As mentioned in my earlier post about refactoring Terminator, I want to talk about some of the things I’ve learned about Python and programming in the last few months. If I were you I wouldn’t place any great significance in anything I’m about to say - after all I’m a rank amateur in the field of programming. This is going to be a multi-part post so I at least get something out there, rather than leaving it to rot forever in my drafts folder.
Solving global warming^W variables
I have objects that represent terminal widgets, objects that represent widgets that contain terminals, objects that contain configuration, and one master object that functions as the brains of the operation. Inevitably these objects need to know about each other, but how to achieve that? The brain object is simply called ‘Terminator’ and almost every other part of the system needs to know about it, same with the config object, and Terminator needs to know about all of the terminal objects, etc. The dependencies are all over the place and one aim of the re-factor was to separate all these parts out and decouple them, but ultimately I was never going to get away from different objects needing to know about each other. So how to go about it? As far as I know the options are:
- pass around object references (every time you create something, pass it your references to all the bits it needs)
- Pros: no hacks or tricks involved
- Cons: makes every __init__() more complicated, means passing references that an object doesn’t need other than to pass to its children.
- use global variables
- Pros: they’re global
- Cons: everyone seems to hate global variables, perhaps because it’s an implicit dependency not an explicit one, or because of potential namespace collisions, or maybe other reasons.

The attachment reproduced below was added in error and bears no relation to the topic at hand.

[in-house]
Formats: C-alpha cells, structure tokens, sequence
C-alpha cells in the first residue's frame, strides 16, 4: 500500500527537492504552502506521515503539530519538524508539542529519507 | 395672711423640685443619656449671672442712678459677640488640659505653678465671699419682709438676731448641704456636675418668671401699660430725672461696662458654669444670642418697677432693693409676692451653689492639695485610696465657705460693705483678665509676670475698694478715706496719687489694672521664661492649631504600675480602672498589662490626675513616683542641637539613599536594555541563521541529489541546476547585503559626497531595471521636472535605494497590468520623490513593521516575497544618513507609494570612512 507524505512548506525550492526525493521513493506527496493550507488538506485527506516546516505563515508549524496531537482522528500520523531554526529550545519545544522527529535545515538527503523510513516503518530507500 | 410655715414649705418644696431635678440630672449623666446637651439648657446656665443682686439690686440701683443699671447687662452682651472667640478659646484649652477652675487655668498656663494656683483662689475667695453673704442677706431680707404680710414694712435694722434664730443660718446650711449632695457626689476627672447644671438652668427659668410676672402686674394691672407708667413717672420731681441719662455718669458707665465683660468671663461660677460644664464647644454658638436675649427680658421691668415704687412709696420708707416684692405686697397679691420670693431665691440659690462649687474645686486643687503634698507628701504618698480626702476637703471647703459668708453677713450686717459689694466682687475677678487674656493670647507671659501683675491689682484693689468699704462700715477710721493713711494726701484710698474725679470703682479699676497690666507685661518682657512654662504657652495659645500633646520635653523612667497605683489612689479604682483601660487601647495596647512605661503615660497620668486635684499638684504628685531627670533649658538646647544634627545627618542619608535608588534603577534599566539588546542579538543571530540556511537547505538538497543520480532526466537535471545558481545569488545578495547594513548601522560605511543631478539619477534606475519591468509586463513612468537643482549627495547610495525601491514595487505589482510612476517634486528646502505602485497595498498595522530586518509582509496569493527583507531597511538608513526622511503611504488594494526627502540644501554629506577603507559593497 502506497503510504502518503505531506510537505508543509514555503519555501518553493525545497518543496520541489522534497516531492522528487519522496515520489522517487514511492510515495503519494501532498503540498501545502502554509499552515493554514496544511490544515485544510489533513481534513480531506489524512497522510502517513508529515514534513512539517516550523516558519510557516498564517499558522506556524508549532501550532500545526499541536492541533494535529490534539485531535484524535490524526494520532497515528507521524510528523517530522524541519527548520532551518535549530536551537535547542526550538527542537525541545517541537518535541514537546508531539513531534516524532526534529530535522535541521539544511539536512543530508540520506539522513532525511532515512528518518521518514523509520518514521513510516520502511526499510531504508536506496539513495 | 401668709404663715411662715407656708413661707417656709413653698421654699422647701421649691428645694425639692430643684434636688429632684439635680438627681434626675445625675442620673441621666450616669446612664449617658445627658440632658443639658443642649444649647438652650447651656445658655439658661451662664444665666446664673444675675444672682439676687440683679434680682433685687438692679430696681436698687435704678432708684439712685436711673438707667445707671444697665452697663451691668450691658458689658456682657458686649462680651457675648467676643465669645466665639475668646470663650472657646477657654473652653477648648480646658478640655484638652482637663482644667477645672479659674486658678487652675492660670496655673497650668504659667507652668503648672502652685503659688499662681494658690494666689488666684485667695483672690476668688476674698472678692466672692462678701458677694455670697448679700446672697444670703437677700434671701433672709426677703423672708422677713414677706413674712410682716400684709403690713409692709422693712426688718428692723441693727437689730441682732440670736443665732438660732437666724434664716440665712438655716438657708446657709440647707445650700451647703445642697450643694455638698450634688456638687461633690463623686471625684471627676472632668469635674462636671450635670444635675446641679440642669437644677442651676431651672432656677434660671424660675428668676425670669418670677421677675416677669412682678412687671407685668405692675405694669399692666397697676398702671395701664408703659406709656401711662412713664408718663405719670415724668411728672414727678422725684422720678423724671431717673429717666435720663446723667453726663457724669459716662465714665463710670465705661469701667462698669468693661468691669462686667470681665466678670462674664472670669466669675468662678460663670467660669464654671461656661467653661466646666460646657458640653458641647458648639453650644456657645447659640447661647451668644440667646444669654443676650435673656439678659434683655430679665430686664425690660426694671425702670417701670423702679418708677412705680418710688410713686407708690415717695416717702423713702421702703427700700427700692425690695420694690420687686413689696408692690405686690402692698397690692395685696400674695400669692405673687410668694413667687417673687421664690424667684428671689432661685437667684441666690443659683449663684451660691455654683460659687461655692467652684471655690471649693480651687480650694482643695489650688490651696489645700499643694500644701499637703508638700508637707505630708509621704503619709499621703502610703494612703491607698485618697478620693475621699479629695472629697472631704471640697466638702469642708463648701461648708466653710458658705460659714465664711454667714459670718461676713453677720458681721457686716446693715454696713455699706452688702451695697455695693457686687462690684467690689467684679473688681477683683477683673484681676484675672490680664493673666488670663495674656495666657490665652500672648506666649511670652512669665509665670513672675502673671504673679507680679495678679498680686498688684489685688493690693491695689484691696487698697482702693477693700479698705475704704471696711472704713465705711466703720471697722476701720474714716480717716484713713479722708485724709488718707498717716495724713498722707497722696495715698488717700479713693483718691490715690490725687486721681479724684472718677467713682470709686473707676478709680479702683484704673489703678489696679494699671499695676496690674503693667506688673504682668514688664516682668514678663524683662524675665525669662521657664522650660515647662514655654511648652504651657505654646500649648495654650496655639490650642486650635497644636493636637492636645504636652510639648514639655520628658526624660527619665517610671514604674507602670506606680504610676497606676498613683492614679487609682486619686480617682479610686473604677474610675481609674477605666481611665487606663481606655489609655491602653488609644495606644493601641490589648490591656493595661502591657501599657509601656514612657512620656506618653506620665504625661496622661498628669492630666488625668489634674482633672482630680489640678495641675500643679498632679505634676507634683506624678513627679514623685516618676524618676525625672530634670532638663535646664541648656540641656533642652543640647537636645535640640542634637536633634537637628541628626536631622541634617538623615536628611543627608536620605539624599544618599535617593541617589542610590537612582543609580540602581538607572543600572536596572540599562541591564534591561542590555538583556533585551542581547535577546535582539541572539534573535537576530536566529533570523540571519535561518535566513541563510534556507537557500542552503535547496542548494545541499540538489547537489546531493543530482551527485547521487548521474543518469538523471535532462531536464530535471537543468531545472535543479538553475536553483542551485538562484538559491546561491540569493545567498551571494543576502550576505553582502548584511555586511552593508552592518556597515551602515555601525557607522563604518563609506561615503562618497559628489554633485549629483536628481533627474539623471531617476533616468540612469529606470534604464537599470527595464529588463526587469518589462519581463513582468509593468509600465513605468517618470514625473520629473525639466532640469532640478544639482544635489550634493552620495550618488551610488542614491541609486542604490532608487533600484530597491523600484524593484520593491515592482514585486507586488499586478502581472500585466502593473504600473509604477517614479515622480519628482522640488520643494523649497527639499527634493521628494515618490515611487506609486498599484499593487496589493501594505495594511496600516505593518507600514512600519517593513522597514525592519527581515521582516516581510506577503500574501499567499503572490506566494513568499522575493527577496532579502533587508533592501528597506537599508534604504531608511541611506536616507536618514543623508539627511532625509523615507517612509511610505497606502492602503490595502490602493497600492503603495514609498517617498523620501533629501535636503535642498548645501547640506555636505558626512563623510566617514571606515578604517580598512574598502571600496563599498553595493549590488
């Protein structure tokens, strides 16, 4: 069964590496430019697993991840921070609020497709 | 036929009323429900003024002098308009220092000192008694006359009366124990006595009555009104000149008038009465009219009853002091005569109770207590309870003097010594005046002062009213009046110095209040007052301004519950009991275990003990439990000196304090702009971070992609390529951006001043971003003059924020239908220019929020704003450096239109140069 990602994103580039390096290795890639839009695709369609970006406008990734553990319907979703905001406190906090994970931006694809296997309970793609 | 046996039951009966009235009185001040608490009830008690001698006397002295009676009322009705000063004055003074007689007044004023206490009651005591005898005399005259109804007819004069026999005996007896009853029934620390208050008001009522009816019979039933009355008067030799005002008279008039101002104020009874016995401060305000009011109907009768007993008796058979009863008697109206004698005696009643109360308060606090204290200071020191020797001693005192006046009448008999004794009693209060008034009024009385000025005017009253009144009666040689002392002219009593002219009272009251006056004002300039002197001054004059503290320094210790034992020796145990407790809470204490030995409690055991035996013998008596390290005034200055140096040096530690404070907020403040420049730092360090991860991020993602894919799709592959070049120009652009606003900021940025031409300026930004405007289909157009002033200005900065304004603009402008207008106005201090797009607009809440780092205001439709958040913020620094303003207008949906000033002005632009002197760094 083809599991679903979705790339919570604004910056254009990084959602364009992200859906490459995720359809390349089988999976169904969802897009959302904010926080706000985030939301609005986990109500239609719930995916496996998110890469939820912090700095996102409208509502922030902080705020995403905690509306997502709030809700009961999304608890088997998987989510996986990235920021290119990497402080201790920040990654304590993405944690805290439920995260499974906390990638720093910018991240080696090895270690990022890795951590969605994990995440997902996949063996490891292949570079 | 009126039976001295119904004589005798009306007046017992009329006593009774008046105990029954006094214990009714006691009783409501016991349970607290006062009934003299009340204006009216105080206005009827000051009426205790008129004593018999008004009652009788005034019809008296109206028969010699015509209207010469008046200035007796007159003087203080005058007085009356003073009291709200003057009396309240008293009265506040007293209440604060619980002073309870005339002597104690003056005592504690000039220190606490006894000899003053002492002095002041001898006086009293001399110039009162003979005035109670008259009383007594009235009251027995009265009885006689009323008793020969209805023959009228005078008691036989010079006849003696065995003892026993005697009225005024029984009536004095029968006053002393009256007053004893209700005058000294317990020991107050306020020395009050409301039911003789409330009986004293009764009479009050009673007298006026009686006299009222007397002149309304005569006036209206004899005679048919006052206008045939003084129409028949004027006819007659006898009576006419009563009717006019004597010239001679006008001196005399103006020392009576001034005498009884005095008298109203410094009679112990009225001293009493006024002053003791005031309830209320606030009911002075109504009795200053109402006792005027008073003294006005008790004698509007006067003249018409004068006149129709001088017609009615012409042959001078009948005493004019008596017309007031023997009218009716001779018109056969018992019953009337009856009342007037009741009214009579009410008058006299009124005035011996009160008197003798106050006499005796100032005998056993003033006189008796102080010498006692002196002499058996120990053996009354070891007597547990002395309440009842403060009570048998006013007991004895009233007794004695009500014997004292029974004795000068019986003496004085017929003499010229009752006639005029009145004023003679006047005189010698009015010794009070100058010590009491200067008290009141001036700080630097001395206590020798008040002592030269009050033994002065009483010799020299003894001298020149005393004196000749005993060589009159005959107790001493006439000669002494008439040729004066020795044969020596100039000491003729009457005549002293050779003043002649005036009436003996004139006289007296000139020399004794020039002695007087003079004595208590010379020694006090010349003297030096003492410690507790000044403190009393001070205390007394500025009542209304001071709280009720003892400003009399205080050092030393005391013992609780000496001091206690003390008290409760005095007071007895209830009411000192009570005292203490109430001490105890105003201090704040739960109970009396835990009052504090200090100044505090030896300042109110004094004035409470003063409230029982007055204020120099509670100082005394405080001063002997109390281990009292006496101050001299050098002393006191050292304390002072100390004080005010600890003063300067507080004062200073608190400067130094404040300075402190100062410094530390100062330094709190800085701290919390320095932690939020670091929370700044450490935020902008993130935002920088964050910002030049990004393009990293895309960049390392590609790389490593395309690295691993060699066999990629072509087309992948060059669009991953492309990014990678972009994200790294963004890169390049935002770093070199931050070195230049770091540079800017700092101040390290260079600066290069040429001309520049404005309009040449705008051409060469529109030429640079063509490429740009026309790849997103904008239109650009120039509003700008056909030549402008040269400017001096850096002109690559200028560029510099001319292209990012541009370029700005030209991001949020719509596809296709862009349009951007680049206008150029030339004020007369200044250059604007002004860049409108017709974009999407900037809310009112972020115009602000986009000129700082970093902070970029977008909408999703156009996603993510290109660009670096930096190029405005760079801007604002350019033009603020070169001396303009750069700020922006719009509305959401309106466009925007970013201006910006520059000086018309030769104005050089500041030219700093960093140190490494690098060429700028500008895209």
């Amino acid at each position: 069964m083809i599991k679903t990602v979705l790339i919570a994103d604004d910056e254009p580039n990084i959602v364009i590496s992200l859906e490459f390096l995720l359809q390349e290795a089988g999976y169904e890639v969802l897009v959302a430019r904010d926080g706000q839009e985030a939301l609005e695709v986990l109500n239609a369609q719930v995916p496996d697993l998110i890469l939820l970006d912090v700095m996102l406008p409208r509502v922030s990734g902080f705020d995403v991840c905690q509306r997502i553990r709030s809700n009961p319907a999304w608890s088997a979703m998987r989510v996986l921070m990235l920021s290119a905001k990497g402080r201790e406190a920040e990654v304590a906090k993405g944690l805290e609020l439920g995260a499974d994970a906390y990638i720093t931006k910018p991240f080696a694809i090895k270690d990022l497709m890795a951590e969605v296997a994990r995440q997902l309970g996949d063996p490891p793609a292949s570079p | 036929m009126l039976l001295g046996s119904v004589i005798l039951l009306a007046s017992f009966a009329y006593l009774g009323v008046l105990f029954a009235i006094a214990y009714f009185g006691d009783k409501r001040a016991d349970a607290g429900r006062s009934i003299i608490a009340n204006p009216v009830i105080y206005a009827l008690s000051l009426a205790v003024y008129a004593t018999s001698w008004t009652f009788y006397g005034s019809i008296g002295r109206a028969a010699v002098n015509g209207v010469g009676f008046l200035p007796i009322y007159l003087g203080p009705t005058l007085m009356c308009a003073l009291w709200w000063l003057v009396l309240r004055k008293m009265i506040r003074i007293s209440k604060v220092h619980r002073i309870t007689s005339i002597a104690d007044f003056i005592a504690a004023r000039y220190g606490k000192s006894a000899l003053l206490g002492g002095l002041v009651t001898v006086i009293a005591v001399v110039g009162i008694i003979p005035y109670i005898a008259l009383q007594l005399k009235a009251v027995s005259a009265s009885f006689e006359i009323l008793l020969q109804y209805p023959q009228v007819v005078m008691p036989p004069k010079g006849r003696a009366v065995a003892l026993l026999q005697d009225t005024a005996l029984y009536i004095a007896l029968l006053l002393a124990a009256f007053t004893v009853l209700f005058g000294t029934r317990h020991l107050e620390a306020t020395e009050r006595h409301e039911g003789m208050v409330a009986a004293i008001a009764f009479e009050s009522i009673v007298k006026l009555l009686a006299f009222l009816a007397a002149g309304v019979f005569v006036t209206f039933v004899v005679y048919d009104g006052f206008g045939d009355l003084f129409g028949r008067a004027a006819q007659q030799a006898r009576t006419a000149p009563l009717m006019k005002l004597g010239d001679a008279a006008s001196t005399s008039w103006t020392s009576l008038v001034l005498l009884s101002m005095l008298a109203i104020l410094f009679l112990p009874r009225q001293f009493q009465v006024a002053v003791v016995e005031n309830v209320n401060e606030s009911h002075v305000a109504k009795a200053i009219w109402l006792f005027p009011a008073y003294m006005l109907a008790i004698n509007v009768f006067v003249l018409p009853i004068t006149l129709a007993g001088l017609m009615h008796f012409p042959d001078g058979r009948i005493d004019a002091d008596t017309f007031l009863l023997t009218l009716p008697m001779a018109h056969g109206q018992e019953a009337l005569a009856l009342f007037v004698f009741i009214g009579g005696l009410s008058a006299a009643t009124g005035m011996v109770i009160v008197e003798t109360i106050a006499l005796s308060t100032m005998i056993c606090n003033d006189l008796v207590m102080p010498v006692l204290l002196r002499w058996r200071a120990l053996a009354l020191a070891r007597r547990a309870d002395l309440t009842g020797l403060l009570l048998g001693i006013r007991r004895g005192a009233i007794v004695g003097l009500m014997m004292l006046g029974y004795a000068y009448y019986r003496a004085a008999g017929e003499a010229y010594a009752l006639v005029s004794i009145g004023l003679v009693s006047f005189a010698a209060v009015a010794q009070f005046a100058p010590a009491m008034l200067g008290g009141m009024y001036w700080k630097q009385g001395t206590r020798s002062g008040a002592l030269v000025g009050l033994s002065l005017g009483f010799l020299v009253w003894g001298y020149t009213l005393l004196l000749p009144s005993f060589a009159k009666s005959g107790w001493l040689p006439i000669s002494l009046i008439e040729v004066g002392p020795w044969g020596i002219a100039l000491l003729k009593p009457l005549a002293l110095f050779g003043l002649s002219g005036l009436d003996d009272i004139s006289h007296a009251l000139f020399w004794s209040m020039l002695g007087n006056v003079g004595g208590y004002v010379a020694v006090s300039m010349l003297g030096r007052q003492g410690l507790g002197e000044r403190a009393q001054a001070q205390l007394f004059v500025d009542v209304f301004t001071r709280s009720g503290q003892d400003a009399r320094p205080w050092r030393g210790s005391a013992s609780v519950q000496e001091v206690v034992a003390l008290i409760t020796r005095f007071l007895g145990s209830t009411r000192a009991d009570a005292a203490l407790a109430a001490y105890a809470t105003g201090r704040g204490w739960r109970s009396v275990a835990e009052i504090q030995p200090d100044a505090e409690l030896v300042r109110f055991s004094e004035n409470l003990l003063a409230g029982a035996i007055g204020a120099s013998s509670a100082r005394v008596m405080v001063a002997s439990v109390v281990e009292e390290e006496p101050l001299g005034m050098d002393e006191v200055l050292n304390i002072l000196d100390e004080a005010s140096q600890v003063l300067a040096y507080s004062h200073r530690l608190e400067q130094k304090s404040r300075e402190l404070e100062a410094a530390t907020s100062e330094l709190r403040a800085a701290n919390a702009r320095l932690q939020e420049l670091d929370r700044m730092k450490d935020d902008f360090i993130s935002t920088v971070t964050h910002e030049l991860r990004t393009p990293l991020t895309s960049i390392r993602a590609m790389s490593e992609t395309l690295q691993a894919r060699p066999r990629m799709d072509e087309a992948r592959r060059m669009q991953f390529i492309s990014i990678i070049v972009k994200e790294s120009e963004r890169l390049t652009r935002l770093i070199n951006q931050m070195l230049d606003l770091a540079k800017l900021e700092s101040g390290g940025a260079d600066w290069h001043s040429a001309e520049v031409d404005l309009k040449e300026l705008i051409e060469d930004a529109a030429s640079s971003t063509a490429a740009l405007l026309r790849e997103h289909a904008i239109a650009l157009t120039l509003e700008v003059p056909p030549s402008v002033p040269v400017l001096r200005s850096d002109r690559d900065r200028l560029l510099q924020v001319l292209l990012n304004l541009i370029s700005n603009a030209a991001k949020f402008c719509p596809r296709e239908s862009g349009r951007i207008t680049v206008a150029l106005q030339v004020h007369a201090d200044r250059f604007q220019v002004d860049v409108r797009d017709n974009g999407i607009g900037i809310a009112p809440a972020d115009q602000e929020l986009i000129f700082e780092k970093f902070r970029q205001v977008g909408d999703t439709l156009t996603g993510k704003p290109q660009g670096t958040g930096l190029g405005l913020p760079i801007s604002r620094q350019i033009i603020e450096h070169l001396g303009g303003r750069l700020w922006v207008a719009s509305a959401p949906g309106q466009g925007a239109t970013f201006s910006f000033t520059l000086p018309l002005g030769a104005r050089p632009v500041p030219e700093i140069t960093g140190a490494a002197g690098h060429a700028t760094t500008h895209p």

- use singletons
- Pros: explicit dependency
- Cons: often seems to involve hackery to get the singleton object reference
In my searching around I came across a fourth option that somewhat relates to singletons… the Borg pattern. This is a very simple idea - it’s a class that always instantiates to the same thing. You don’t need a factory or function or something that gives you a reference to the singleton, you just instantiate a class and it’s the same as all of the others you’ve instantiated of the same class. Best of all, the Borg pattern is incredibly simple in Python. Like, really simple. Don’t believe me? Click here. Yep, four lines of code. Technically it’s probably a bit ugly, but the resulting code feels very clean. So now I have the Borg pattern in use for the main class, a class that provides all the configuration, a class that discovers plugins and lets them be referenced, and a fairly new class I’m experimenting with that acts as a factory for all of my classes, as a way to break any possibility of circular module dependencies. Reality has to bite though, the Borg isn’t a panacea; One has to be very careful about how one creates Borg objects. I chose to create a base class called Borg which Terminator, Config, Factory and PluginRegistry all derive from, but this turns out to have been a very short sighted decision to abstract out the common 4 lines. It wasn’t until I started building Config to have functions that allow it to be accessed as a dict that I realised all of my Terminator, Config, Factory and PluginRegistry instances were the same thing as opposed to each type being distinct. It’s also terrifyingly important that the subclasses of Borg not use class attributes. Any attributes defined by these classes *must* be instantiated as None so they are instance variables, and *after* you’ve called Borg.__init__(self) in your own __init__() you can then set up your attributes however you want because they are then part of the shared state. On the whole I am happy with the Borg pattern. I’ve written test code to ensure that all of the assumptions I explicitly made are guaranteed, and all of the implicit assumptions I’ve discovered I made are also safe. Nonetheless, it’s not a completely clean solution and I find myself wishing it was somehow a primitive of the language.